Joe Schmoe was one of those people I had the fortune to meet during my tenure as the Artist in Residence at The Skirvin Hilton Hotel in downtown Oklahoma City. I was visiting with another artist friend, Dean Wichita when two young people were passing by with their dog and saw my work through the big picture windows and knocked on the window and gave me the thumbs up. I waved the wayward travellers in and bought them some coffee and asked them about their travels. They had been hitchhiking and train hopping around the United States and looked like they could use some refreshments. Dean and I were enjoying their descriptions of life on the rail when I asked if they might be interested in being a part of my project. They were more than ready, because when I asked the young man, whom I only know by his nickname "Joe Schmoe" to make his sign on a piece of cardboard I had in my studio, he immediately reached inside his guitar bag and pulled out the sign you see represented in the painting. Being a father, I couldn't help but but be a little worried about the troubles that he and his young female friend might find on their travels. I wish them the best and hope that they find that destination that they are seeking.
Mark and Carol Goodwin,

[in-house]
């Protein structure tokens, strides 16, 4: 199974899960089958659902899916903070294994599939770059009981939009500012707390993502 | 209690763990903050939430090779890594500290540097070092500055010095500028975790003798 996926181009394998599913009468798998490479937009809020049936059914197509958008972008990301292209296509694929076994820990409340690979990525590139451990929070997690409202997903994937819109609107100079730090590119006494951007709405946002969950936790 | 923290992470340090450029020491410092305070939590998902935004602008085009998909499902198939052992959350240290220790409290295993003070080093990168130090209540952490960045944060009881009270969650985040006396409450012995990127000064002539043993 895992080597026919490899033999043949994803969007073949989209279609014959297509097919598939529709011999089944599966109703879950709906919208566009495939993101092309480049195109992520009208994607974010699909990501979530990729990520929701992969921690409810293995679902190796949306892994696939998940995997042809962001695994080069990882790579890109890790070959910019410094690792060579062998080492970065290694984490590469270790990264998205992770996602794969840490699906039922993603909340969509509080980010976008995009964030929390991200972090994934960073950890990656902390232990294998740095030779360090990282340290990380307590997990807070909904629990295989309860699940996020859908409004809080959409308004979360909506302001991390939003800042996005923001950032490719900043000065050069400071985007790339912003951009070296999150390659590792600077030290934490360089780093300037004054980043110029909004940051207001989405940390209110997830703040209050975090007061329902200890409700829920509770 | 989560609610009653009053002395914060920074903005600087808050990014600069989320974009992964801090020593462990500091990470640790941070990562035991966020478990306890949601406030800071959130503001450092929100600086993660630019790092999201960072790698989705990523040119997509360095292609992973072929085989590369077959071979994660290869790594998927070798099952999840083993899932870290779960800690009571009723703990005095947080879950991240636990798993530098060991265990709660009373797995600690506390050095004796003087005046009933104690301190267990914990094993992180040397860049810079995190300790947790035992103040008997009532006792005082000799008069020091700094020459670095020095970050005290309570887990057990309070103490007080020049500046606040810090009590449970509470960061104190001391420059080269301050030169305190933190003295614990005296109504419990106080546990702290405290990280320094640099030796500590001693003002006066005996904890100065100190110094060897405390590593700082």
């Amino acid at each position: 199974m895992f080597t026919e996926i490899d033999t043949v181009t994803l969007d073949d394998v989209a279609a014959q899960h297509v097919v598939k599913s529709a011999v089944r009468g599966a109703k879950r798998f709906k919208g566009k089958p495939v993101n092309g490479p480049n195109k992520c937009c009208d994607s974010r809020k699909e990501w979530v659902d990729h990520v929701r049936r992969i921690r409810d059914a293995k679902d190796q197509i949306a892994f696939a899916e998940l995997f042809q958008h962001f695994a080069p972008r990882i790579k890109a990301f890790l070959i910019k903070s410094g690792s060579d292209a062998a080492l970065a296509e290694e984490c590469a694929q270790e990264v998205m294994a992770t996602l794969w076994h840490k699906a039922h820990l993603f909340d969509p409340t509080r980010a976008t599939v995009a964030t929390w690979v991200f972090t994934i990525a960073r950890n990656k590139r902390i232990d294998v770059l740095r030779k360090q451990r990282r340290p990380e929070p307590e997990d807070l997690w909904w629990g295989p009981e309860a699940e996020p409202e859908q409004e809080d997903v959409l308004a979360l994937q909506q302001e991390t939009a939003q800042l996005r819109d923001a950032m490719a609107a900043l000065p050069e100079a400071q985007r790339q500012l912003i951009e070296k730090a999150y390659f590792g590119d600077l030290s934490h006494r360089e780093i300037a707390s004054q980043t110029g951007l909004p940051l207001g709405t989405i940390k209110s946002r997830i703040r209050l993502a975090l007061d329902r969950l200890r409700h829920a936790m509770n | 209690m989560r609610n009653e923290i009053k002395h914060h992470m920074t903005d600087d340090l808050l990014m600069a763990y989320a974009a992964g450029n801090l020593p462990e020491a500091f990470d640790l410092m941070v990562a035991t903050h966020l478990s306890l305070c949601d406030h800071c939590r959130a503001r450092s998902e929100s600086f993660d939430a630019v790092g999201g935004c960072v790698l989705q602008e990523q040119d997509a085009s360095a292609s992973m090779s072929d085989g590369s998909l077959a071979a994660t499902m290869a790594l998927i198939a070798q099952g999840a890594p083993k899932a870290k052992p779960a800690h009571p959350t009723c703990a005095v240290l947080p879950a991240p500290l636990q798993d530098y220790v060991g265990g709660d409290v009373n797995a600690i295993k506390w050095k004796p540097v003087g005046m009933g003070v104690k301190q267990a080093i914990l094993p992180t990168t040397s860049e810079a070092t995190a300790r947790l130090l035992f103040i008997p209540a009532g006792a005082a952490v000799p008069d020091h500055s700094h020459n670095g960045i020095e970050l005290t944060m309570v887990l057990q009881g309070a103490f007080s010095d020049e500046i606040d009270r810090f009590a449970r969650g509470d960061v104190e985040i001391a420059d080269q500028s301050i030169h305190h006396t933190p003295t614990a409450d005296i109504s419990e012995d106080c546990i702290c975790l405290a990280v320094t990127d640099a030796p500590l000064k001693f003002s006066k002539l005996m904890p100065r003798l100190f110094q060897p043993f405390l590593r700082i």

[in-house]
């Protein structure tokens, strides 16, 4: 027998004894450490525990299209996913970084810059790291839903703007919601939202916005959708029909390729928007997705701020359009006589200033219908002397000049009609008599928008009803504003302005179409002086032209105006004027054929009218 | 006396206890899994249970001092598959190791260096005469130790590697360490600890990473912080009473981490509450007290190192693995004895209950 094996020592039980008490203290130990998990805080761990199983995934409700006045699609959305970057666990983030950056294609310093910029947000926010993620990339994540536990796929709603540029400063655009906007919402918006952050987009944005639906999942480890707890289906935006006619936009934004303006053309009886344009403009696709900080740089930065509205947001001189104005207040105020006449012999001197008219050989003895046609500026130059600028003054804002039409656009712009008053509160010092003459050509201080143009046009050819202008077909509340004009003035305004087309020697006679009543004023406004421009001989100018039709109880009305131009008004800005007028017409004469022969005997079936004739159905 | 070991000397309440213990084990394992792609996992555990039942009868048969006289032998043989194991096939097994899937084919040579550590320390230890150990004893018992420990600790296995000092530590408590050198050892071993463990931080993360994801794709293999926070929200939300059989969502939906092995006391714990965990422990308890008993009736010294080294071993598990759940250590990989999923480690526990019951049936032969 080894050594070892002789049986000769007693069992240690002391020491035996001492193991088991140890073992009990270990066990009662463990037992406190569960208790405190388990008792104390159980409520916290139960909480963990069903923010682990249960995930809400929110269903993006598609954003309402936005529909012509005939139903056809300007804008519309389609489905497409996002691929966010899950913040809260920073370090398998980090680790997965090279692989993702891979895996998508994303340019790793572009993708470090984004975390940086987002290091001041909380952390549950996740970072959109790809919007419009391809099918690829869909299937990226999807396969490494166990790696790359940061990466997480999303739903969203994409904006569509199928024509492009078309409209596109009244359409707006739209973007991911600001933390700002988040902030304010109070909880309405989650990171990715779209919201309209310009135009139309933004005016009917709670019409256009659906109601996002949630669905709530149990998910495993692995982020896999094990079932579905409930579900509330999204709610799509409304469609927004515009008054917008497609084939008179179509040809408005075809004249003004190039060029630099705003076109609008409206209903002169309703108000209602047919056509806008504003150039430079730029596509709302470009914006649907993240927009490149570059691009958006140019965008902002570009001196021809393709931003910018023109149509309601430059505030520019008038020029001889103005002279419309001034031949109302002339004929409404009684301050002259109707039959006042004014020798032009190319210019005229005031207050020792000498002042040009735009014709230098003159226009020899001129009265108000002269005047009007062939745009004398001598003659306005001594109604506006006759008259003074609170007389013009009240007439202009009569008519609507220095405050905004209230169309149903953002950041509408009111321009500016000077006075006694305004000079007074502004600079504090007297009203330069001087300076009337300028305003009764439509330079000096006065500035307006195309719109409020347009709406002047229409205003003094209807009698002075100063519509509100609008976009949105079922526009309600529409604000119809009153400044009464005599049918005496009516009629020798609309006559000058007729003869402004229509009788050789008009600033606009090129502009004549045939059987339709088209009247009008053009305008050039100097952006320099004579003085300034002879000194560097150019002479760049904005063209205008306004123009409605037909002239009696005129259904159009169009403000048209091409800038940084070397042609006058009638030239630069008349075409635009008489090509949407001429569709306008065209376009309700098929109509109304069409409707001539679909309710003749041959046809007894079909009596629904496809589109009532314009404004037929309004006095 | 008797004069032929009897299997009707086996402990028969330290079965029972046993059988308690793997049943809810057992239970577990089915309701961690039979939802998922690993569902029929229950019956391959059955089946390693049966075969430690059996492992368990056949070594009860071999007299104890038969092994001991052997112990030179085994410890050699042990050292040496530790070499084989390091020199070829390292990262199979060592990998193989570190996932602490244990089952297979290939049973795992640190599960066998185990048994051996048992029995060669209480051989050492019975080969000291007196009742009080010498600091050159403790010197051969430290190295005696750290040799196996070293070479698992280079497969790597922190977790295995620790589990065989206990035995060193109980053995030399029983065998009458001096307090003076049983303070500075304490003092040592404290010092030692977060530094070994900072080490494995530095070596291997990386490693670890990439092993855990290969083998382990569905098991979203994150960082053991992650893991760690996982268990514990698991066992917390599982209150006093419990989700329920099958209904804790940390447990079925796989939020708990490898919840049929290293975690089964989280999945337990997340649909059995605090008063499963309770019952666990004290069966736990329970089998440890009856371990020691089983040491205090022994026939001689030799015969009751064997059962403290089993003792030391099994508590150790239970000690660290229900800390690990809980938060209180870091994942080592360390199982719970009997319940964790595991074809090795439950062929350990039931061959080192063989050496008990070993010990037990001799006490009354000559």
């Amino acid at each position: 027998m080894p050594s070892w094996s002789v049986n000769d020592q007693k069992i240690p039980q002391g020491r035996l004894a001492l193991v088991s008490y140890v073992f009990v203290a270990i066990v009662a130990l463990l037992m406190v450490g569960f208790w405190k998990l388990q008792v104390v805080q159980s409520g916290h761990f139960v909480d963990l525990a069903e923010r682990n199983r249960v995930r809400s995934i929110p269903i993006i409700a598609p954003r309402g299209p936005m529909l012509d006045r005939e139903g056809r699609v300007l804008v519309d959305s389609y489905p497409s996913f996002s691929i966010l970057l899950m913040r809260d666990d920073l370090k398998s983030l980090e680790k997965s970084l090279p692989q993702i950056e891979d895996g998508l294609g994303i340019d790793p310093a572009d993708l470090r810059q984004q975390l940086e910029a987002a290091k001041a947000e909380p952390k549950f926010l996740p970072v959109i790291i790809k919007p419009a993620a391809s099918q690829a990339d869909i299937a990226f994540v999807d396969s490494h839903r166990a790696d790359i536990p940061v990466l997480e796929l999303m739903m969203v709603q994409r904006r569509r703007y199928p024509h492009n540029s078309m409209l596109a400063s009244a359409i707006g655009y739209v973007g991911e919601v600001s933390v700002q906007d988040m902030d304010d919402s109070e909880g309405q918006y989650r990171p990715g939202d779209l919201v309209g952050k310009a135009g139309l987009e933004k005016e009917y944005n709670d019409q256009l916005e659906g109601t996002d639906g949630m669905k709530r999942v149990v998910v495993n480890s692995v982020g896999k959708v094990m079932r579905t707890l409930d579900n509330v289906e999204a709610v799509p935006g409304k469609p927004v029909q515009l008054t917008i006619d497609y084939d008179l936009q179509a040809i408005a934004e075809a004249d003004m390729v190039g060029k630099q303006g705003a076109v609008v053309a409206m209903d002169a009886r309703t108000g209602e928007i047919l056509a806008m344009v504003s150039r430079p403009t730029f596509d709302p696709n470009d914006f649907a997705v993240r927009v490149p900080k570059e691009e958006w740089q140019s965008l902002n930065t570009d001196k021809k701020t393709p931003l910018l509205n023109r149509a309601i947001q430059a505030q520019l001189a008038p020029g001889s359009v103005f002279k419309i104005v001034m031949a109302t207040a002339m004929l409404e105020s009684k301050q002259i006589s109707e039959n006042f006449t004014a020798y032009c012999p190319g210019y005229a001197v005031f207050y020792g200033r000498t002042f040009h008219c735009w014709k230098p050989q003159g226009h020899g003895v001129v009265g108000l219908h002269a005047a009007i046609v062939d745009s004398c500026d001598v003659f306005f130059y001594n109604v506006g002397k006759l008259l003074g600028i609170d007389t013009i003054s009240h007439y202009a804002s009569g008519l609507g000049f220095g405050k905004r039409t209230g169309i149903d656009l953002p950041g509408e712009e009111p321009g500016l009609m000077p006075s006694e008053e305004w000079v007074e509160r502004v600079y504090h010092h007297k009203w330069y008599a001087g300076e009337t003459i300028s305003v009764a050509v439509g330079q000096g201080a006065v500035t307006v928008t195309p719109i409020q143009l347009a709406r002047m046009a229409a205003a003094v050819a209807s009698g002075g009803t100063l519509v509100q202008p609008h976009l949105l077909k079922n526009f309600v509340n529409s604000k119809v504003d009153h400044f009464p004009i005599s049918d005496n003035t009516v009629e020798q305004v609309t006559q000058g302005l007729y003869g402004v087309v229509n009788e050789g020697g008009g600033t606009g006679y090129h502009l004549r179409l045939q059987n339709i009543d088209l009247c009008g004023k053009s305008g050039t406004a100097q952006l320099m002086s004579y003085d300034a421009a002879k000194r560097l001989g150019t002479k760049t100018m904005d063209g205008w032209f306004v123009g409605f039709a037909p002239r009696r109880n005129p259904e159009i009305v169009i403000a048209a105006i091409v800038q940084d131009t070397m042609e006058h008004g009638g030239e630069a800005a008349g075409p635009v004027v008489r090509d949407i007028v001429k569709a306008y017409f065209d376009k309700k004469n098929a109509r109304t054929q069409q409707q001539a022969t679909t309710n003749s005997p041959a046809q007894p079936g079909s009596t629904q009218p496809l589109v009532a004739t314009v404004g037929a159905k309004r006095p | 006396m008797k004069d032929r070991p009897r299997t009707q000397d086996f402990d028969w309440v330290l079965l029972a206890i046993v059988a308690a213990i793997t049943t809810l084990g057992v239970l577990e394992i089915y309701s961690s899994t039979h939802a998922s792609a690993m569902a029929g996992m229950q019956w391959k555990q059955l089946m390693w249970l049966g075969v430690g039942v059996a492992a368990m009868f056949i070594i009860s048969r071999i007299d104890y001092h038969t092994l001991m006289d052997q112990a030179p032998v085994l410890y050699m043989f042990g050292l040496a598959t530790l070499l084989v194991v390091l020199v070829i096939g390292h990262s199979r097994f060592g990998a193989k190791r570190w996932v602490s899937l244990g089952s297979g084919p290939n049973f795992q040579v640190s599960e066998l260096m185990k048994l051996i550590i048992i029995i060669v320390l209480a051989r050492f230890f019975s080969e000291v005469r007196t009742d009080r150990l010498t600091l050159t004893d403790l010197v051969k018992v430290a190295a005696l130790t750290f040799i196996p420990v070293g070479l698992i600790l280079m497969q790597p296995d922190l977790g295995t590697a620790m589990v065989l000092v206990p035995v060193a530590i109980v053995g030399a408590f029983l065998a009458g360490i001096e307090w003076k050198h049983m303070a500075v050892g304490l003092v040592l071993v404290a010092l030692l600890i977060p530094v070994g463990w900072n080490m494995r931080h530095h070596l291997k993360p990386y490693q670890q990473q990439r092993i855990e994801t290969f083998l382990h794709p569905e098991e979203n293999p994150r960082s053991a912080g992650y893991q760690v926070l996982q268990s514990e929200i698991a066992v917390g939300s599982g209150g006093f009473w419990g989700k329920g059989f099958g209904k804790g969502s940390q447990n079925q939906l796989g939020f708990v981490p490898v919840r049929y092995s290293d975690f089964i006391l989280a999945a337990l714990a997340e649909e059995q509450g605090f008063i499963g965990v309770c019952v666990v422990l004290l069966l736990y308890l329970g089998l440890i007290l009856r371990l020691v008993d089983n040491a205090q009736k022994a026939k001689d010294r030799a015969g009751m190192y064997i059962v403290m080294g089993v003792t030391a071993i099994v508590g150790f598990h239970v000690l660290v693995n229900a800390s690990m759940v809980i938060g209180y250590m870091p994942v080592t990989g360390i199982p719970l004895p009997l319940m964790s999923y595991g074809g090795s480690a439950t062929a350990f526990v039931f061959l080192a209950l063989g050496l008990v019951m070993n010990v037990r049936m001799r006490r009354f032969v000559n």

Dr. Bob Blackburn has been one of my greatest resources for the long term and grand representation of Oklahoma history through the more than 40 historical paintings and portraits that now adorn the Oklahoma State Capitol building, not to mention the many other private historical projects I have had the privilege of working on around the state. In that time he has also become a friend. Bob was one of the people I actually reached out to be a part of this project. His dedication to the state of Oklahoma and the accuracy of its history have made a huge impression on me and many others around the state. He is know as Mr. Oklahoma History and he has helped save and highlight that history so that it might not only be remembered but highlighted and celebrated. He now serves as executive director of the Oklahoma Historical Society a position that he has held since 1999, and which oversees all of Oklahomas museums. He was instrumental in planning and building the Oklahoma History Center, a 215,000 square foot museum and research center, which I thought to be the perfect background for his portrait. He had and continues to serve on numerous national and regional boards and committees. I am lucky to be able to call him friend and Oklahoma owes him a historic debt of gratitude for his passion to our shared history.